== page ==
Flute soloists have a hard row to hoe: there’s a sparse supply of flute concertos and only a very few of those can hold the average listener’s attention. The three concertos of Mozart and the Nielsen are about it unless you can stomach the flute transcription of the Khachaturian Violin Concerto. The centerpiece of the October 12 matinee concert of the Winston-Salem Symphony in Stevens Center was the brilliant 1992 Concerto for Flute and Orchestra, Op. 39, of Lowell Liebermann. James Galway wanted the composer to orchestrate his popular Sonata for Flute and Piano, Op. 23 (1987) but he demurred, offering to compose a new concerto instead. Kudos to both! Too seldom do commissioned new works deserve to survive beyond their debuts, and this one is a real winner. Even the orchestration is imaginative and not just a background for a lovely flute part. Debra Reuter-Pivetta was the superb soloist, presenting a striking stage presence and bringing considerable flair to her part. Very subtle pizzicato strings and a muted trumpet serve as a brief prelude to the warmly melodic flute. Each string section takes up the flute’s melody in turn. There are rapid passages for the flute and inventive scoring for woodwinds and horns. The jazzy writing for trumpets, often muted, was memorable, as were dialogues between the soloist and the clarinet and other woodwinds. The composer described the first movement’s components as “variations on the harmonic progression of its principal theme (with) the central section… a set of explicit chaconne variations on a chorale version of this progression.” After the Moderato first movement, the viola section, alone, strikingly supports the flute in the opening of the Adagio. The composer says “this lyrical (flute) melody… is spun out over a pulsating syncopated ostinato which persists (throughout).” The full strings take up the melody, and there is a brief violin solo, played on this occasion by Concertmistress Corine Brouwer. In describing the last movement, Presto, as “a virtuoso work-out” for the soloist, the composer verged upon understatement. Reuter-Pivetta displayed incredible breath control and agility, and the scoring for the orchestra, with unexpected solo combinations such as piano and trumpet, soloist and piccolo, and bassoon and contrabassoon, was piquant. Music Director Peter Perret kept the complex orchestral part together and meshed perfectly with the soloist.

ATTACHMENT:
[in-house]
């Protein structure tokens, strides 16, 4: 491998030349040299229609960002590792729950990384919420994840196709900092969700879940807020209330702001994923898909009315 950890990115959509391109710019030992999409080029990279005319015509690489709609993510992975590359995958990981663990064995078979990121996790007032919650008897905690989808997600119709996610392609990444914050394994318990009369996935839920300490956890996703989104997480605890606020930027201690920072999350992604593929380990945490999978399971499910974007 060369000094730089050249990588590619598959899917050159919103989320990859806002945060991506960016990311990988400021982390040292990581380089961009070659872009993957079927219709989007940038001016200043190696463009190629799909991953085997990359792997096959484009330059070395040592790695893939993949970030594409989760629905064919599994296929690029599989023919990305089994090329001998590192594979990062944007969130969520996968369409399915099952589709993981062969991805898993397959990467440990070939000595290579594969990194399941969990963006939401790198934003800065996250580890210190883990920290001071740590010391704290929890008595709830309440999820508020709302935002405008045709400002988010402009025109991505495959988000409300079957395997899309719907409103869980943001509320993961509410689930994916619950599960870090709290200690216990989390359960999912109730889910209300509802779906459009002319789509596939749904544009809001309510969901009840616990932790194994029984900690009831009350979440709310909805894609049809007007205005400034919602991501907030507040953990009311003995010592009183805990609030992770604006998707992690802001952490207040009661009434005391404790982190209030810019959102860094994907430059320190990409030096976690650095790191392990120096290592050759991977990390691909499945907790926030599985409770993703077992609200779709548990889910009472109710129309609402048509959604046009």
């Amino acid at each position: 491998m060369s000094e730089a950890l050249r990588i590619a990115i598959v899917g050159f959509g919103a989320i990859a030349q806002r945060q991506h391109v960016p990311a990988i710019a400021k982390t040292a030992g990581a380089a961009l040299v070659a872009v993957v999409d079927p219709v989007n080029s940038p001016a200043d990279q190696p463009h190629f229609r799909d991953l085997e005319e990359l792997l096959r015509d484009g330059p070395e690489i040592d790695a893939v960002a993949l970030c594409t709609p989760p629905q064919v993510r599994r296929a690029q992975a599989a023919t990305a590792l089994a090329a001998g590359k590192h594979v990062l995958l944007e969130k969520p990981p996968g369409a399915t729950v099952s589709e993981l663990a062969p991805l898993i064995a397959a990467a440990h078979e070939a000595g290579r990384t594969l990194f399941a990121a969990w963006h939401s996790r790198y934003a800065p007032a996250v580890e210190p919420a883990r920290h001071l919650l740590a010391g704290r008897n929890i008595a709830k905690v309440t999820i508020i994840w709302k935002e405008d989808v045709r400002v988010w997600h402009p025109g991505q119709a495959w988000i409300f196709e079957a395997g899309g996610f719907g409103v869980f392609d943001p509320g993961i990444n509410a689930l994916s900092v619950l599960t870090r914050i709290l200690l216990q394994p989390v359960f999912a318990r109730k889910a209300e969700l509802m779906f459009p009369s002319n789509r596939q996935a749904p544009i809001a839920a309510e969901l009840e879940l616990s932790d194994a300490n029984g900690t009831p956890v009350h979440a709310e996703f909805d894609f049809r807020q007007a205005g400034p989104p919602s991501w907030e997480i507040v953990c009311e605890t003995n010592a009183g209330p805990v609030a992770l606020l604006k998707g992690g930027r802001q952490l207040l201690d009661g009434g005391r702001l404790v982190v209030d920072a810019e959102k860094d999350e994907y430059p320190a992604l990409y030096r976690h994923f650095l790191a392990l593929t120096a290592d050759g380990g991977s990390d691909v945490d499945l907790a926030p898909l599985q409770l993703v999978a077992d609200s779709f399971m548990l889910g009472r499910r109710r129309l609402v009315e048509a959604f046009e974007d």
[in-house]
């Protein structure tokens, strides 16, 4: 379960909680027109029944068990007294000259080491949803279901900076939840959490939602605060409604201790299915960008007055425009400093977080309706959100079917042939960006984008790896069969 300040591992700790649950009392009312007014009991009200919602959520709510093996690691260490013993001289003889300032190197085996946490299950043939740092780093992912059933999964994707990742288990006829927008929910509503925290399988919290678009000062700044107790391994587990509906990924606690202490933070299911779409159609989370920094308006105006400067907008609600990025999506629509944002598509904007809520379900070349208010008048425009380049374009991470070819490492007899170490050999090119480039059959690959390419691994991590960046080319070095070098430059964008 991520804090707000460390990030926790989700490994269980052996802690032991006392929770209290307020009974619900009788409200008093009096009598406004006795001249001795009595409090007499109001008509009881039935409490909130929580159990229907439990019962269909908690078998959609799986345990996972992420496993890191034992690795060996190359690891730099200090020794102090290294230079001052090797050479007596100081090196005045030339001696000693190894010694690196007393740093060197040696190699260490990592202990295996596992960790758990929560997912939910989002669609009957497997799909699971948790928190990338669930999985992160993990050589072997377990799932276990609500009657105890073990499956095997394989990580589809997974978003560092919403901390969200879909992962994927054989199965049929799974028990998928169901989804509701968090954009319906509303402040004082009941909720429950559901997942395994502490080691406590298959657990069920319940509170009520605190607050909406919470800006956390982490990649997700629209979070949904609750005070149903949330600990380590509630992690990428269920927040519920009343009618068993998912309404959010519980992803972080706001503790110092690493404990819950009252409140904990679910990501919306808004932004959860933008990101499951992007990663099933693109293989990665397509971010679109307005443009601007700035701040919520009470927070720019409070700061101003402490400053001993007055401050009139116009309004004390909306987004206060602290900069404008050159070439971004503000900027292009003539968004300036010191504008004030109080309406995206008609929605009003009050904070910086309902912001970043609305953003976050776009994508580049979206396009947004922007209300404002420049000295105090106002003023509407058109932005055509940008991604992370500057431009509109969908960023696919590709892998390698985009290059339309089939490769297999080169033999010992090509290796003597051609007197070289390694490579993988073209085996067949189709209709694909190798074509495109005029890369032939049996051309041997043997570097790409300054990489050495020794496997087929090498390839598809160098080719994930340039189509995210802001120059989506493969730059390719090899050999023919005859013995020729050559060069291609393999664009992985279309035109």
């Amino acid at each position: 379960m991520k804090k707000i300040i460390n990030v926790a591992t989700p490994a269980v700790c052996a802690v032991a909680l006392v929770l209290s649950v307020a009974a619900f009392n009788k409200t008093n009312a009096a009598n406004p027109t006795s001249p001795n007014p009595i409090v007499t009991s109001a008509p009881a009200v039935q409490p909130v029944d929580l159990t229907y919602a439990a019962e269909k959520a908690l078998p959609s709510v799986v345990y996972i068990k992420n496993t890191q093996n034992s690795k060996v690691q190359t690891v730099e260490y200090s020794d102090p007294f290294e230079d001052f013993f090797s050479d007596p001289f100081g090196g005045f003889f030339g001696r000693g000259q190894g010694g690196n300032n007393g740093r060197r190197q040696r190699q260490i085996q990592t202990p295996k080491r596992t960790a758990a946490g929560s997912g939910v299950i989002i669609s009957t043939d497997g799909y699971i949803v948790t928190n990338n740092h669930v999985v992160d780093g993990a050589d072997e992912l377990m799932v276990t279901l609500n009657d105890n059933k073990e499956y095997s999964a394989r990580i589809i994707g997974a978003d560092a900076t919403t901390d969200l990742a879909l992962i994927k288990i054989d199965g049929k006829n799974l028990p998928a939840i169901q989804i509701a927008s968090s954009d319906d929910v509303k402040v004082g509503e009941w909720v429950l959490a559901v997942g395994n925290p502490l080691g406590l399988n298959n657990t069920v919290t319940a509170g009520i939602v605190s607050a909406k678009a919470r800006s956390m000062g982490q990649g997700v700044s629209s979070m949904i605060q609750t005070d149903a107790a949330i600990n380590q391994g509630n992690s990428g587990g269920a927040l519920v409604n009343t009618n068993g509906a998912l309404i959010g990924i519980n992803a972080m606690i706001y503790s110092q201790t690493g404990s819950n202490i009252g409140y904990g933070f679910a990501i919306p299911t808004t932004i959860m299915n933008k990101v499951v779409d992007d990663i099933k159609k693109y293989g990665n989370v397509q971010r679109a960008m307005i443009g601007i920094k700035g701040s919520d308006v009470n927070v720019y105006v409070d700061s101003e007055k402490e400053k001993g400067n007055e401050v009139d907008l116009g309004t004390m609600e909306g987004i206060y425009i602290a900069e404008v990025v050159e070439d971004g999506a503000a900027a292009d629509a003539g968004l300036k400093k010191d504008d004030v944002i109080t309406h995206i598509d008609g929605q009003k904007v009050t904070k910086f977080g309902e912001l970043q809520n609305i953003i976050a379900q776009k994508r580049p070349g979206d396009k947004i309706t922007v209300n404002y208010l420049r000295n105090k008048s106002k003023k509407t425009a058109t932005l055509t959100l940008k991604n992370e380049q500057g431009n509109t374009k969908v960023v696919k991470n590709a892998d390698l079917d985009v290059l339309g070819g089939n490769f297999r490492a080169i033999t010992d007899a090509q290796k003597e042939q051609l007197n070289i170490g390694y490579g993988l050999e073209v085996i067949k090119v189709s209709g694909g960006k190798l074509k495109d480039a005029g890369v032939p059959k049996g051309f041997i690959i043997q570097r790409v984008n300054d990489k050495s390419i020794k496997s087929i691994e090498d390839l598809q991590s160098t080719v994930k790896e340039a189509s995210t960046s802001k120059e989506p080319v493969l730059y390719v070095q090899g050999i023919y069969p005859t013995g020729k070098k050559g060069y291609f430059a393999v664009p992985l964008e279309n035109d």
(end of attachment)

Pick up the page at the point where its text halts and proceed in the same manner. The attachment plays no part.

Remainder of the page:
The encore piece was a wonder to hear and to see. “Lookout” by Robert Dick was written as a high school competition piece and uses typical fare of teenagers: rock’n’roll and aspects of rock bands. Reuter-Pivetta used the keys alone to mimic percussion, sang into the mouthpiece, and utilized multiphonics, to name but a few of the unexpected techniques.

Currently a resident of Winston-Salem and Principal Flute of the Greensboro Symphony, Reuter-Pivetta was a student of Philip Dunigan at the N.C. School of the Arts. After a spell as second flute in the Winston-Salem Symphony, she went on to establish a successful international soloist career while teaching at Salem College and Guilford College. Her fine first CD was on sale in the lobby and did brisk business at intermission.

Alert and vital standard interpretations of Prokofiev’s “Classical” Symphony and Beethoven’s Symphony No. 4 sandwiched the Liebermann and proved to be ideal companions. Orchestral balances in both were excellent as were rhythmic pulse and phrasing. The Principal Clarinet on this occasion was Christopher Grymes. Mark Popkin led the fine bassoon and contrabassoon section. The brass were unusually subtle, the horns gloriously brilliant without covering the orchestra and much of the trumpet playing was restrained. Perret acknowledged the many fine soloists whose superb musicianship made both symphonies so delightful.